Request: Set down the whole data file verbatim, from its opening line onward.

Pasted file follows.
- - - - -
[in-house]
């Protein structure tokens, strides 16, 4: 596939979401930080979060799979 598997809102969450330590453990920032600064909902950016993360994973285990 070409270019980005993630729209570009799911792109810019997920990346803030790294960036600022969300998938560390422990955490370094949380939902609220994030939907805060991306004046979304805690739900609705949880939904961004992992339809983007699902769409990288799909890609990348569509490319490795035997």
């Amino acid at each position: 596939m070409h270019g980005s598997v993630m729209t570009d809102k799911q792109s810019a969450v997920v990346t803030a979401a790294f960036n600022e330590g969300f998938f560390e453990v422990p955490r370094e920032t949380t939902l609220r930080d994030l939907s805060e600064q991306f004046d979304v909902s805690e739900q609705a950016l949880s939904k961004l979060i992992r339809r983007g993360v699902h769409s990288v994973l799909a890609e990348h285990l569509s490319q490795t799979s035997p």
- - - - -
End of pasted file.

[in-house]
């Protein structure tokens, strides 16, 4: 596939979401930080979060799979 598997809102969450330590453990920032600064909902950016993360994973285990 070409270019980005993630729209570009799911792109810019997920990346803030790294960036600022969300998938560390422990955490370094949380939902609220994030939907805060991306004046979304805690739900609705949880939904961004992992339809983007699902769409990288799909890609990348569509490319490795035997």
């Amino acid at each position: 596939m070409h270019g980005s598997v993630m729209t570009d809102k799911q792109s810019a969450v997920v990346t803030a979401a790294f960036n600022e330590g969300f998938f560390e453990v422990p955490r370094e920032t949380t939902l609220r930080d994030l939907s805060e600064q991306f004046d979304v909902s805690e739900q609705a950016l949880s939904k961004l979060i992992r339809r983007g993360v699902h769409s990288v994973l799909a890609e990348h285990l569509s490319q490795t799979s035997p």